Reviewed by: Douglas Downs
|Featuring:||Yu Rong Guang, Donnie Yen, Tsang Sze-Man, Jean Wang, James Wong|
|Director:||Yuen Woo Ping|
|Producer:||Tsui Hark, Raymond Chow, Wang Ying Cheong|
There have been several films in Hong Kong portraying the life of Wong Fei-Hung. A few, of the over 200, are making their way West. “Iron Monkey” includes in its story Fei-Hung as a young man traveling with his father. Who is Wong Fei-Hung? Wong Fei-Hung was born in 1847 and passed away in 1924. He had the reputation of being a martial arts master, teacher, healer, and revolutionary. Fei-Hung, in real life, was a champion for the weak and defenseless. He learned medicine while working at his father’s, Wong Kay-Ying, famous medical clinic. He had ten sons and lost one of them in a violent shooting. Wong vowed not to teach martial arts to the other nine as a result. He is called a true hero of China not just because of his feats of courage, but because he helped others for their benefit. Jesus said “If anyone wants to be first, he must be the very last, and the servant of all” Mark 9:35
“Iron Monkey” is a martial-arts extravaganza. Miramax films is hoping to cash in on the $100 million Oscar winning hit “Crouching Tiger, Hidden Dragon.” I am sure the studio execs are very disappointed that they passed on “CT,HD.” They have raided the Hong Kong vaults and found another film choreographed by Yuen Wo-Ping (“Matrix,” “CT,HD”). No one can doubt the wide acceptance that Yuen has received from American audiences. This earlier film, from 1993, will not disappoint fans of the genre. Miramax souped up the track and edited it for a fresh new look. We get to see the style of action and stunts that Asian fans have been enjoying for almost a decade. It is rumored that the Hong Kong audience found “CT,HD” boring in comparison to other action films. I can see why. Personally, I liked “CT,HD” better, but “Iron Monkey” has its own flavor of action.
If you like films with lots of action, stunts, some light humor, and a thin plot—this is the movie for you. It is an incredible display of Shaolin style kung fu. “Iron Monkey” is the story of a benevolent doctor named Yang (Yu Rong-guang). He treats the poor for free; our Robin Hood-style hero. Yang has become the people’s champion against the corruption of the government officials. It is China in 1858 and we get a glimpse at the oppression coming from the Ching Dynasty. Yang’s sidekick in this cause is known as Miss Orchid (Jean Wang). The two of them are masters in fighting and use their skills to “rob from the rich and give to the poor”. Governor Cheng (James Wong) is desperate to capture the Iron Monkey. He enlists the help of Chief Fox (Yuen Shun-yee) who’s forces are no match for our hero.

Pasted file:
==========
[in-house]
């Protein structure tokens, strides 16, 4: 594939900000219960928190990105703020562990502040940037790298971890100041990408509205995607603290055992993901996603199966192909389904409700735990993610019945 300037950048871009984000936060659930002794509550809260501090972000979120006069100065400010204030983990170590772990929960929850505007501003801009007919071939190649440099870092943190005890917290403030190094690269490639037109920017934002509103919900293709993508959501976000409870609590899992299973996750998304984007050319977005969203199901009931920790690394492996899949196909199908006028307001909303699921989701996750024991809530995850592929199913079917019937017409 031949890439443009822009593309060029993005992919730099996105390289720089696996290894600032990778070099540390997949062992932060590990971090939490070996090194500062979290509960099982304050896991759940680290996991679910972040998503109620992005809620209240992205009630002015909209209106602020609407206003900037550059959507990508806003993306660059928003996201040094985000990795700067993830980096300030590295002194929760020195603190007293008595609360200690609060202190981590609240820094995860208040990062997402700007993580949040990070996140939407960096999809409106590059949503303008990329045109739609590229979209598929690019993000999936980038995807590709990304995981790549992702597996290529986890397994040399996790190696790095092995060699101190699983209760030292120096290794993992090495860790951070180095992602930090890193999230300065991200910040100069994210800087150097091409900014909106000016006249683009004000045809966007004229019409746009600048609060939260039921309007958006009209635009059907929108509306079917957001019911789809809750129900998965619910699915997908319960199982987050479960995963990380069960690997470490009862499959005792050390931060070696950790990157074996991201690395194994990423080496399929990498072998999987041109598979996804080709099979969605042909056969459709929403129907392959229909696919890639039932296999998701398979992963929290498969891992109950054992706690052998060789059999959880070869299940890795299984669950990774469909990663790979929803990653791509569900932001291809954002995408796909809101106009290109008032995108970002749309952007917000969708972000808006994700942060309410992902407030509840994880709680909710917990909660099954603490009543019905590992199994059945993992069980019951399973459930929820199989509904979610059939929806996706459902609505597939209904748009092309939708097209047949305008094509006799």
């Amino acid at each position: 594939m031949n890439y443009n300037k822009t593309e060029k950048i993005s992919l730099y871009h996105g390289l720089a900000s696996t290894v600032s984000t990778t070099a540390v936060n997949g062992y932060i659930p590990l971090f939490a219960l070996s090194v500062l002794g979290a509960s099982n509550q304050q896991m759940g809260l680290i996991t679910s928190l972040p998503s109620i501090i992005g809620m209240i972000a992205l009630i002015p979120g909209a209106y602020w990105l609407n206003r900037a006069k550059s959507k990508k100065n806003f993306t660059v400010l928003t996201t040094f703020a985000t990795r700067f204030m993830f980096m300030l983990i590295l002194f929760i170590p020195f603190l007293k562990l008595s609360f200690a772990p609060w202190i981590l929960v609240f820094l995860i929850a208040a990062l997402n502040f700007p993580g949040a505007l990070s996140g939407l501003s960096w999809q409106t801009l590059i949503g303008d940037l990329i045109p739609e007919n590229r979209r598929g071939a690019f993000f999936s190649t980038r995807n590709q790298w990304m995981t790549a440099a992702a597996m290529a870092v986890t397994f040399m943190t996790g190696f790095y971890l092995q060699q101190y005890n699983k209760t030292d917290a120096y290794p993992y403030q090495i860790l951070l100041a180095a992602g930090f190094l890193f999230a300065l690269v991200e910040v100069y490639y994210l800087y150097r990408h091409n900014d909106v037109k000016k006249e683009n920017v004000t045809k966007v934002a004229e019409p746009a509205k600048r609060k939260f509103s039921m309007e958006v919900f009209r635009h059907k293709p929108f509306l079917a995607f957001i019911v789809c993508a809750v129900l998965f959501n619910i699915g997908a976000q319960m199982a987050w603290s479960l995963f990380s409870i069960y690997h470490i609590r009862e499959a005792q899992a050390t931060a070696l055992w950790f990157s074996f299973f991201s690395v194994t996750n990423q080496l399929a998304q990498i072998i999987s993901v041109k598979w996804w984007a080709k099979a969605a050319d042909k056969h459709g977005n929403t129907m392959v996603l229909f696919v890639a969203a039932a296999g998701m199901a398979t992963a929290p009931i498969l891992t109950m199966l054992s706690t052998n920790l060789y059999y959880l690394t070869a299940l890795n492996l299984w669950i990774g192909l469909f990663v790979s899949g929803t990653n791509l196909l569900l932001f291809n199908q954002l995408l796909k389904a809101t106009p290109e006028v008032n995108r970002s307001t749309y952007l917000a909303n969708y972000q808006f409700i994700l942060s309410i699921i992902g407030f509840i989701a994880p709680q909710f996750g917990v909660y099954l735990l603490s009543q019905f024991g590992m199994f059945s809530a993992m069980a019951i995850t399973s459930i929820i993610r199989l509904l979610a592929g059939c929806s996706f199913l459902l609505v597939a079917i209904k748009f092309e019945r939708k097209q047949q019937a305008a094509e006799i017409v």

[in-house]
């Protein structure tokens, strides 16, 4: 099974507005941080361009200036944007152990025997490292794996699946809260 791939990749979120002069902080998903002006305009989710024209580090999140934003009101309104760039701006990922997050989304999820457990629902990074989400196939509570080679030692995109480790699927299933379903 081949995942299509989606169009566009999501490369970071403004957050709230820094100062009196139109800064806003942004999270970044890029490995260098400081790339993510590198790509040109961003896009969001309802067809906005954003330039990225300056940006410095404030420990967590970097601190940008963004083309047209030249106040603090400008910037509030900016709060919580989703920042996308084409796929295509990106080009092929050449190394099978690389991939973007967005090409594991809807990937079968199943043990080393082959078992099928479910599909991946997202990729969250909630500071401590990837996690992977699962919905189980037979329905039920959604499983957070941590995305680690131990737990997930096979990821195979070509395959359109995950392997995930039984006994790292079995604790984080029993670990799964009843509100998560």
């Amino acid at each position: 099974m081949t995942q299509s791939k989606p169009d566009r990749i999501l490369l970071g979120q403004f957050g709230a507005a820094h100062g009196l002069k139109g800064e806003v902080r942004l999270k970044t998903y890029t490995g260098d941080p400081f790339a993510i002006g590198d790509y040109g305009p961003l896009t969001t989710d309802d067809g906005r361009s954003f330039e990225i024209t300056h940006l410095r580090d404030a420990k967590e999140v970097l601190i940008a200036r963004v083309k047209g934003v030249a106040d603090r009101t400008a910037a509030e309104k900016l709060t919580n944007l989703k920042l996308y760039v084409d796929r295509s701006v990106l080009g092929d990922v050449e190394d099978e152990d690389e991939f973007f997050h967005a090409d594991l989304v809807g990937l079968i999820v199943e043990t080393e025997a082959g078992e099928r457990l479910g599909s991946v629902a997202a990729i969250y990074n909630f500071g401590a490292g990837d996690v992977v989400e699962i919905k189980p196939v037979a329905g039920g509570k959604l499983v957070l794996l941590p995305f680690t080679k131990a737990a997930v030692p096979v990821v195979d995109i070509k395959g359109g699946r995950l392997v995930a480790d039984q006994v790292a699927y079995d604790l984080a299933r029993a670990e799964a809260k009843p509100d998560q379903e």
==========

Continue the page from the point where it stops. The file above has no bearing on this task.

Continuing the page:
The Governor orders that anyone that has anything do with monkeys be brought in. This request provides part of the light humor in the film. Two innocent by-standers get caught in the pursuit. Wong Kei-ying (Donnie Yen) and his 12-year old son Wong Fei-hong are falsely charged with being involved with the Iron Monkey. The father is called upon to help capture the villain and his son is held as hostage. This part of the story gives Wong Fei-hong fans a prequel look into the life of their national hero. The story unfolds with an incredible series of high-wire fight scenes that just drip with suspense. I thought the stunts in “The Musketeer” were pretty impressive until I saw this film.
The film has its share of objectionable material. The violence is bloody at times by American standards. It is typical Kung fu fighting (where several get hurt, but very few die). There is an ongoing discussion of a brothel and an attempted rape. This is not a film for younger audiences. There is a lot of inside discussion on Kung-fu moves and all of their names (probably boring to most Westerners). I do recommend the film to all the action fans out there—just please leave the kids at home.